Rebecca Priestley | paperback | 422 pages | 2016
Since British explorer James Cook first circumnavigated Antarctica in the late eighteenth century, the white continent has exerted a powerful attraction. There is no permanent human habitation in this ice-bound wilderness, and no mercy from the raw, relentless elements, yet for nearly 200 years explorers and scientists from around the world have been drawn to work and sometimes risk their lives here. This landmark anthology brilliantly reveals the numerous scientific discoveries that have been made, from how sea creatures survive in the freezing waters, to the continent’s extraordinary proliferation of meteorites, and the startling revelations of fossils, which show Antarctica was once covered in luxuriant forests teeming with creatures. In the early days, countries vied to establish a presence on the continent in order to try and claim its resources. Today scientists observe the arrival of particles from space, and examine ice cores, sea-floor sediments, and rocks hewn by glaciers to try and better understand the universe we live in, to uncover the complexities of climate change, and to understand how a land once covered in forests became a frozen desert.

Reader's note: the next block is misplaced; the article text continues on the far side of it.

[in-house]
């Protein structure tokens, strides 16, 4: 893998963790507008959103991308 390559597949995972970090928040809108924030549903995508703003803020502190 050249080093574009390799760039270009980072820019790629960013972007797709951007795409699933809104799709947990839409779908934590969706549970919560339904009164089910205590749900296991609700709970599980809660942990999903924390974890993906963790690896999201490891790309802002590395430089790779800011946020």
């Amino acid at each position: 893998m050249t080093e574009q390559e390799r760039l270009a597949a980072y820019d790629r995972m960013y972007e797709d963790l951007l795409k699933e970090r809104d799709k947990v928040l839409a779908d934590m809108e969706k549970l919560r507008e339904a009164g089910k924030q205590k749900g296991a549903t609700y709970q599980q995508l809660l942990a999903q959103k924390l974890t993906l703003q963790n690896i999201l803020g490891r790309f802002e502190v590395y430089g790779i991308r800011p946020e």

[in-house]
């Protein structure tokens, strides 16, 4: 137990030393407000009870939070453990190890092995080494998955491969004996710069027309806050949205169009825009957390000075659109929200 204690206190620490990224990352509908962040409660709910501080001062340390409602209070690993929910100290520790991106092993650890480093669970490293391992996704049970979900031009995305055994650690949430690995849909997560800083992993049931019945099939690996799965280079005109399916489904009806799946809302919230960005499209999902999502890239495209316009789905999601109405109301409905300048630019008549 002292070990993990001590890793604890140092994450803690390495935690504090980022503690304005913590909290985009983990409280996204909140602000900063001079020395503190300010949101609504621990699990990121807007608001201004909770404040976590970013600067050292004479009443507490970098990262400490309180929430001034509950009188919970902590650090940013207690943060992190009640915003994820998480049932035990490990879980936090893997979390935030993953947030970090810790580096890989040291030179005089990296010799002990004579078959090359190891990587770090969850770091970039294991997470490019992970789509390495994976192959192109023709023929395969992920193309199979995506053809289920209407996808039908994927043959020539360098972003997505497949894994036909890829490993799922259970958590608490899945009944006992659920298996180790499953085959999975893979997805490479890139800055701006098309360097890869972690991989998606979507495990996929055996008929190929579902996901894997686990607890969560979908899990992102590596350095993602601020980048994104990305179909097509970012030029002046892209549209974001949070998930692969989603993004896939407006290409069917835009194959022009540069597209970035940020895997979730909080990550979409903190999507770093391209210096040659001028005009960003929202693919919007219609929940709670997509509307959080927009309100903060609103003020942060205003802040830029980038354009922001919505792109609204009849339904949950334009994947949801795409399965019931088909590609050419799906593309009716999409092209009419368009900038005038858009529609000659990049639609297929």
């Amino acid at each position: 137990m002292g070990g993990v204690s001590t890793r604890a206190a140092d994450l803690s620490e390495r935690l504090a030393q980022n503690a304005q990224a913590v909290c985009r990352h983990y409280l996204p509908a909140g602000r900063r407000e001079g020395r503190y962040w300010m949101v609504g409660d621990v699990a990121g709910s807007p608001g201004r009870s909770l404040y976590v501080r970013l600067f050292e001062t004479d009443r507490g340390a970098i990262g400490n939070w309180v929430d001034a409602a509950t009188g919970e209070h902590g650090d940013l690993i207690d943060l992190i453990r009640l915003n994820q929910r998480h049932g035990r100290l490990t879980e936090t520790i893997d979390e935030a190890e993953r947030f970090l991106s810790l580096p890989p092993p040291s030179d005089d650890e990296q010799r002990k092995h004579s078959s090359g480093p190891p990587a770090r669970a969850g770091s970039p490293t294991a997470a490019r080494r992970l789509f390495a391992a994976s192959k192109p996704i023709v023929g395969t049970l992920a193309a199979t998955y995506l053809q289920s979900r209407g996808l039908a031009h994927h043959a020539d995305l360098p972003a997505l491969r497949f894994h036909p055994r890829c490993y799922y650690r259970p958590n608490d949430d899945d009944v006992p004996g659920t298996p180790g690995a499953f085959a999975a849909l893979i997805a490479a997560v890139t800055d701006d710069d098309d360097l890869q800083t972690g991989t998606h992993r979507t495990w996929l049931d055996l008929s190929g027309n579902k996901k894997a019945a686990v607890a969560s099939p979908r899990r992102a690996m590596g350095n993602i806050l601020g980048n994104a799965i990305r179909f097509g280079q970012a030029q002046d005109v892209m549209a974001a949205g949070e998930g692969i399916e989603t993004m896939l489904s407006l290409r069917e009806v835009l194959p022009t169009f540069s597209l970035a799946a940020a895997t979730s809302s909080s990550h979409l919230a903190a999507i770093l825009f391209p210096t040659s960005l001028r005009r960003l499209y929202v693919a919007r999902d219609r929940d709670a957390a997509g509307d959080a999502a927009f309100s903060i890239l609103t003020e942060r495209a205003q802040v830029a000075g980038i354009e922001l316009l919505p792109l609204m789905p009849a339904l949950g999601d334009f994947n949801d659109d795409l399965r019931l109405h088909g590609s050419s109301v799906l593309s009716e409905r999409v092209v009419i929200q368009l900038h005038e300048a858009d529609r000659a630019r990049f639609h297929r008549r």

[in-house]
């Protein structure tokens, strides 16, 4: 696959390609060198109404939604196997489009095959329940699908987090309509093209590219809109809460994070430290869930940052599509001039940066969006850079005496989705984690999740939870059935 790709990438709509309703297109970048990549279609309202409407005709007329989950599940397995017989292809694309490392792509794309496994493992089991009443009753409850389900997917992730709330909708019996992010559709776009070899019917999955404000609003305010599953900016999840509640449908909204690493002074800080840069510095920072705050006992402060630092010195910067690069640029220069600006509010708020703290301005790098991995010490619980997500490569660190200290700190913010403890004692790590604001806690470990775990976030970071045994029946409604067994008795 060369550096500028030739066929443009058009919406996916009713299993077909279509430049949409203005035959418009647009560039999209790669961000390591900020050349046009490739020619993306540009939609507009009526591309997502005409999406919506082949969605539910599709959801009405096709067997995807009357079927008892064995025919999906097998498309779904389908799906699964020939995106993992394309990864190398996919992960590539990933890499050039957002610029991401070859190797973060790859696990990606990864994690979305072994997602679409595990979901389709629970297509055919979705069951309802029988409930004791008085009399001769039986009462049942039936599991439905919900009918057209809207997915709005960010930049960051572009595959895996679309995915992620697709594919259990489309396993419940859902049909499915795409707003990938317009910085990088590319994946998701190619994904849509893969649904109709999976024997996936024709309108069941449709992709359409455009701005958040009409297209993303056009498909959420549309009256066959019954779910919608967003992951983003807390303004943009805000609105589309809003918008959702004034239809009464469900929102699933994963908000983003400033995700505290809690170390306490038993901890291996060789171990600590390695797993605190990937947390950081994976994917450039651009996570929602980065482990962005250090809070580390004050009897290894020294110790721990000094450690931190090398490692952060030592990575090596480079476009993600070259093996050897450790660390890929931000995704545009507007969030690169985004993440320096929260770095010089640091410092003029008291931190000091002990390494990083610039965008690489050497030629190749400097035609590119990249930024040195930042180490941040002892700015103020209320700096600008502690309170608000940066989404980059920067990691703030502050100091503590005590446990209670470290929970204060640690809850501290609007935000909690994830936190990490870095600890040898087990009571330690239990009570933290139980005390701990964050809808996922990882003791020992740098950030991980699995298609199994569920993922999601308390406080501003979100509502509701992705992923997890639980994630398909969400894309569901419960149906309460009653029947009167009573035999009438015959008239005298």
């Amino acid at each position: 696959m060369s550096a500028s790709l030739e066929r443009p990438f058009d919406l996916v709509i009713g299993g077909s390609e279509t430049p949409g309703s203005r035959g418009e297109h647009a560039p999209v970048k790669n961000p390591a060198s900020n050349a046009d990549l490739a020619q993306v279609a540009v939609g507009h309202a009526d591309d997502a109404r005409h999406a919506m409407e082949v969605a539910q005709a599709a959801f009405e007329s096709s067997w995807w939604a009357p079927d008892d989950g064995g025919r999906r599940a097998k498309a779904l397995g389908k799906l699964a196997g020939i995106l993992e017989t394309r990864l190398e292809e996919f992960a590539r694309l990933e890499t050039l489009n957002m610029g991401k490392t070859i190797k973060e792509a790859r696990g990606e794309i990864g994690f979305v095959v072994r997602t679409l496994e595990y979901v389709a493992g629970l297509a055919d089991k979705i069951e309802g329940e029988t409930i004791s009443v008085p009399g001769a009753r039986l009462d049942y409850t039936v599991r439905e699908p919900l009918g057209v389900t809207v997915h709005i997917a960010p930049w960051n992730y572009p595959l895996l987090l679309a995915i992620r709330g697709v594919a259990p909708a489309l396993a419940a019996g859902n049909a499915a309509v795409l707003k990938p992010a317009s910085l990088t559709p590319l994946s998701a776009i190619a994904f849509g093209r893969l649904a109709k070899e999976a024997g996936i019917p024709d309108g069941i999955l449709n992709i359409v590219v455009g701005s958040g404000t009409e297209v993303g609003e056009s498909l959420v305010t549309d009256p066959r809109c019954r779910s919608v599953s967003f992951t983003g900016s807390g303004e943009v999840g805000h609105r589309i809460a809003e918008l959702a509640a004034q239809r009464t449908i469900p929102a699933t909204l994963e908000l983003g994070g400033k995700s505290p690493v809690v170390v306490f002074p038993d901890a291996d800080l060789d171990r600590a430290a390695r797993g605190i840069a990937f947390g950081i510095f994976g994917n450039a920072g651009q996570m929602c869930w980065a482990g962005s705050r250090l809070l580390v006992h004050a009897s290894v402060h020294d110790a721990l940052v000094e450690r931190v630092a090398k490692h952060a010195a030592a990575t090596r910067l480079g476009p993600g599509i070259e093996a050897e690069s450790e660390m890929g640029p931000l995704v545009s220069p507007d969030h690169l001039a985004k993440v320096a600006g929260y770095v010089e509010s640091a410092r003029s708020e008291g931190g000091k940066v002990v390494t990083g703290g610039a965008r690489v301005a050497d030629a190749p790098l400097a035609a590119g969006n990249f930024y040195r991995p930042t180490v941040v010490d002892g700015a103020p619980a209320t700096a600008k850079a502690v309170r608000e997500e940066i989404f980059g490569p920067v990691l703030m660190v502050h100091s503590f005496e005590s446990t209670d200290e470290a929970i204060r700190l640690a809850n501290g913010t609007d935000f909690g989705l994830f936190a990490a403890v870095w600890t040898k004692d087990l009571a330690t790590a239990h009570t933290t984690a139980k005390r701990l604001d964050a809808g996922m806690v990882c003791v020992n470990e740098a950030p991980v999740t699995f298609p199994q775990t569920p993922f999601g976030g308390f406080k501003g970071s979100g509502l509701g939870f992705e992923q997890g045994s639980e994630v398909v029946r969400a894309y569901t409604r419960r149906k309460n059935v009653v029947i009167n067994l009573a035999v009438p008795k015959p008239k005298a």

More than an anthology, this book is a thrilling journey through time as explorers and scientists painstakingly unravel the profound mysteries of Earth’s last great wilderness.